Kyle Kendrick once again can not get past the fourth inning as he would give up four runs in that inning to a presently red-hot Nationals squad as the Phillies lose once more to Tim Redding, 7-4. The Phillies’ batters, who acted a bit more patiently at the plate than they normally would with Redding, would start the game off by putting two men on base (Jimmy Rollins (Walk) and Chase Utley (Hit by the Pitch)) with one man out in the first inning, before the pair would both move up a base on a Redding’s throwing error, as he tried to pick off Rollins at second. Sadly, that would be as far as they would get as Redding would get out of the inning by striking out Ryan Howard and then getting Jayson Werth to fly out. The same can not be said of Kyle Kendrick, as, with runners on second and third and one out, he would give up a two-run single to Lastings Milledge, scoring Cristian Guzman, who was safe at first on a force out, and Ryan Zimmerman, who has walked, and have both moved up a base on a Kendrick’s wild pitch, to make it 2-0 Nationals. As the Phillies’ batters continue to be patient, thus raising Redding’s pitch count, but be unable to get a hit off of him, Kendrick would continue to have control problems, until finally, in the bottom of the third, he would throw two piches to the inside of Zimmerman, the first Nats’ batter of the inning, which would both almost hit him, especially with the second one, as it would almost hit him in the head. This would cause the home plate umpire to give him a warning that the next man he would throw out would lead to an ejection. That would later hurt Kendrick as he would now no longer throw to the inside of right handed batters. Kendrick would then get hurt in the fourth. He would start the inning off by giving up singles to both Jesus Flores and Emilio Bonifacio, giving the Nationals runners on first and second. Redding would then attempt to bunt the pair over, but Kendrick would throw out Flores at third for the inning’s first out, as Greg Dobbs would beat him to the bag, while Bonifacio would be safe at second as Redding would be safe at first on the force out. Kendrick would then pick off Bonifacio, throwing to third base where he is tagged out by Dobbs for the second out of the inning. Now seeing a chance to get out of the inning, Kendrick would instead get bombed by the next three batters. First, Willie Harris would hit a long, high, fly ball to right that new Phil Matt Stairs would lose sight of for a while so that when the ball finally hit off of the wall, it would bounce over his head, allowing Harris to reach third with a triple as Redding scored to give the Nationals a 3-0 lead. Guzman would then follow with a double, knocking in Harris, to make it 4-0 Nats. Zimmerman would come up next and hit a two-run home run, his tenth home run of the year, scoring Guzman, to make it 6-0 Nationals. The Phillies would finally get to Redding in the sixth, as, with a runner on third and two outs, Howard would hit a RBI double, scoring Shane Victorino, who has hit an infield single, the Phillies’ first hit of the game, would steal second and then go to third on Nationals’ catcher’s Flores’ throwing error, to make it 6-1 Nationals. After walking Werth to put two men on base, Redding would be taken out of the game and replaced by Charlie Manning. Manning would proceed to walk pinch hitter Pedro Feliz to load the bases. Manning is then taken out of the game and is replaced by Marco Estrada. Estrada would then walk pinch hitter Pat Burrell, scoring Howard, to make the score 6-2 Nats. Chris Coste would then get hit by the pitch, forcing in Feliz, to make it 6-3 Nats. Estrada would finally get out of the inning as pinch hitter Carlos Ruiz would ground out, third to first. The Nats would get one of the runs back in the seventh, as, with a runner on second and two men outs, Flores would hit a RBI double, scoring Elijah Dukes, would has earlier reached base with an infield single and would go to second on Rollins’ throwing error, to make it 7-3 Nationals. Then in the ninth, with two men out, Rollins would hit a solo home run, his tenth home run of the year, to make it 7-4 Nats. But, that would be it as Victorino would follow with a grounder to the first baseman for the game’s final out.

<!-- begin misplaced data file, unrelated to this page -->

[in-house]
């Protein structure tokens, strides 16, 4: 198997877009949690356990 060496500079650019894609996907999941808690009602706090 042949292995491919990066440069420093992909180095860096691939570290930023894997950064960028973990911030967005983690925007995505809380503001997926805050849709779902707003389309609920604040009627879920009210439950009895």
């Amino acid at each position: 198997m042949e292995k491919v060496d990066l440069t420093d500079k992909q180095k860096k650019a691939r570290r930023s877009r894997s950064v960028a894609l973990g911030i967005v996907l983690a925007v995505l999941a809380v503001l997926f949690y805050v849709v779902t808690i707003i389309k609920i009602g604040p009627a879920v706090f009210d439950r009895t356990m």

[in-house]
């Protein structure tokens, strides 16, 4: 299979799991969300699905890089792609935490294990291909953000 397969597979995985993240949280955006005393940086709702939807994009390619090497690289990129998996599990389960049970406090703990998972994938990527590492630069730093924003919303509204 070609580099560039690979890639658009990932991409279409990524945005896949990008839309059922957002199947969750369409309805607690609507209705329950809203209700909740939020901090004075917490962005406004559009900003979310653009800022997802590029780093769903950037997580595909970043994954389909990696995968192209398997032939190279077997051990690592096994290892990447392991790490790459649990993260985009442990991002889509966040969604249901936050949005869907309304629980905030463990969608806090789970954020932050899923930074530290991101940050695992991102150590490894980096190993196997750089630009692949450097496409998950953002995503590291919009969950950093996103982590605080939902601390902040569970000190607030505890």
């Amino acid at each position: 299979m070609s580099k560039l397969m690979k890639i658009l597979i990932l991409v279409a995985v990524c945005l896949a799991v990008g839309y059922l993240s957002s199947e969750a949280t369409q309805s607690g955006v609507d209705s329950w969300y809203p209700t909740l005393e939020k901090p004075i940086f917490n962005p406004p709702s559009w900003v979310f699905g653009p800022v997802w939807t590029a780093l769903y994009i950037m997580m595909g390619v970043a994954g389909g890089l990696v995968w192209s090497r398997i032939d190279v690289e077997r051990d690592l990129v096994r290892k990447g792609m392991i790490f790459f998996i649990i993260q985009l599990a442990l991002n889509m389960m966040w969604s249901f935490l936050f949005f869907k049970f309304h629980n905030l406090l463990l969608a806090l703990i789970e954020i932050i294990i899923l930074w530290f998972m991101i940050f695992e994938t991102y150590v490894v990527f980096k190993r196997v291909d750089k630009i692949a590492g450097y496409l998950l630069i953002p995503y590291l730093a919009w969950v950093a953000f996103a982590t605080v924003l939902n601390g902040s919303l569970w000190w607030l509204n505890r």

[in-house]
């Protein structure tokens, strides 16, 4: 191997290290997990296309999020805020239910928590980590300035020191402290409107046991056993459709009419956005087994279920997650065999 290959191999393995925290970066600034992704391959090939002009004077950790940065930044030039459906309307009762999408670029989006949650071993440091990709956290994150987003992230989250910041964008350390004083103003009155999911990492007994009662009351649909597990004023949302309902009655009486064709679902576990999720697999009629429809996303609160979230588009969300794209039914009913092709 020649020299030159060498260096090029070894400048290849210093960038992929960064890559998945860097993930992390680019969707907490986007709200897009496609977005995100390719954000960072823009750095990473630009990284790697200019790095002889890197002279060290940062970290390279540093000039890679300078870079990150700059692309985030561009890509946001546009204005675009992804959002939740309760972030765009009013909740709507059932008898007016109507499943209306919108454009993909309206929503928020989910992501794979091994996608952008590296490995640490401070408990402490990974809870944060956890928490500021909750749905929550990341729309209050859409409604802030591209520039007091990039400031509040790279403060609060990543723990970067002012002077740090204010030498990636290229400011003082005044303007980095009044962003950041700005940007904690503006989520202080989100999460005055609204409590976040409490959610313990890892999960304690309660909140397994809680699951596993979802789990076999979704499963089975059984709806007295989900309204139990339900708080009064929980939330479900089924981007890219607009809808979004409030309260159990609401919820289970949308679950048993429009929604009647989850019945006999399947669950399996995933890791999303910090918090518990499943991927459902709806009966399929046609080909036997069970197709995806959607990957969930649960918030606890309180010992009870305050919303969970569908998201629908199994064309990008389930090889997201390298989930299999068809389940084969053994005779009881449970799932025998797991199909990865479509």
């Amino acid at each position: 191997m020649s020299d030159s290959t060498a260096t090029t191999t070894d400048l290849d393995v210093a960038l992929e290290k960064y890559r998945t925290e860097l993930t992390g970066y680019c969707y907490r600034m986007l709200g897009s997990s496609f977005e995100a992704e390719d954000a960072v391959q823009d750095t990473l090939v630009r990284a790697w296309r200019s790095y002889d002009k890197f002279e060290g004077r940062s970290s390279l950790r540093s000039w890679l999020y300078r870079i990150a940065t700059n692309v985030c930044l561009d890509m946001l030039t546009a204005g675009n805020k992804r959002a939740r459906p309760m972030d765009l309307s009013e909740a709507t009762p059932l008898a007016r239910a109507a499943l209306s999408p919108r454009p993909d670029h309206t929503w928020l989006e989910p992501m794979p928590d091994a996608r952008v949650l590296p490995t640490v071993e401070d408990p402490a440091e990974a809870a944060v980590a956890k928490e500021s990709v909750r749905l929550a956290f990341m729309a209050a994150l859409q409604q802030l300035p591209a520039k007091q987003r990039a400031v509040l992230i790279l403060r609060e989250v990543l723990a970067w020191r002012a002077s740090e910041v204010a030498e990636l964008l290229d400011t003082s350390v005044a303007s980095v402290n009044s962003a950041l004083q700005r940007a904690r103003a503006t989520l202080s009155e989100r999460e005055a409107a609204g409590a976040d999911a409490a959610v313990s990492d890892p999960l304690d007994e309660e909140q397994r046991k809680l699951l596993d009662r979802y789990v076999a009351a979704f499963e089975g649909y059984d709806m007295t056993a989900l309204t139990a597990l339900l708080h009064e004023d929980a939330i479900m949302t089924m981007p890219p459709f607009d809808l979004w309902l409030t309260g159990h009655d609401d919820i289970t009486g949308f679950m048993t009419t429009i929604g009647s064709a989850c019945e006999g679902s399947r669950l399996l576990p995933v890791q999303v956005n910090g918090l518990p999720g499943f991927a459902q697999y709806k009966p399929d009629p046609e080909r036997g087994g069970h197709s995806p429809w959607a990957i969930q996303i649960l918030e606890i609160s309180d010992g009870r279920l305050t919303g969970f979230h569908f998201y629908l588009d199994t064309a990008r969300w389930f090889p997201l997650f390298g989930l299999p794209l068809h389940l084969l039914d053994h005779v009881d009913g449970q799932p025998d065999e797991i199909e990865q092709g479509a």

Kyle Kendrick would take the lost as he would once more be unable to pitch past the fourth inning, as he goes four innings, giving up six earned runs on eight hits and three walks. His record is now 11-8 with a 5.06 ERA. J.A. Happ would pitch a scoreless inning, giving up only one hit while striking out two. Clay Condrey would pitch an inning, giving up an unearned run on two hits, while also striking out two. Rudy Seanez would also pitch an inning, giving up no runs on one hit. Tim Redding would get the win, as he would go five and two-thirds innings, giving up three earned runs on two hits. His record is now 10-8 with an ERA of 4.55. Charlie Manning would face only one batter, walking him. Marco Estrada would pitch a third of an inning, walking a batter. Saul Rivera would pitch a scoreless inning, giving up a hit. Steven Shell would also pitch a scoreless inning, giving up no hits. Jesus Colome would pitch an inning, giving up an earned run on one hit while striking out two hitters.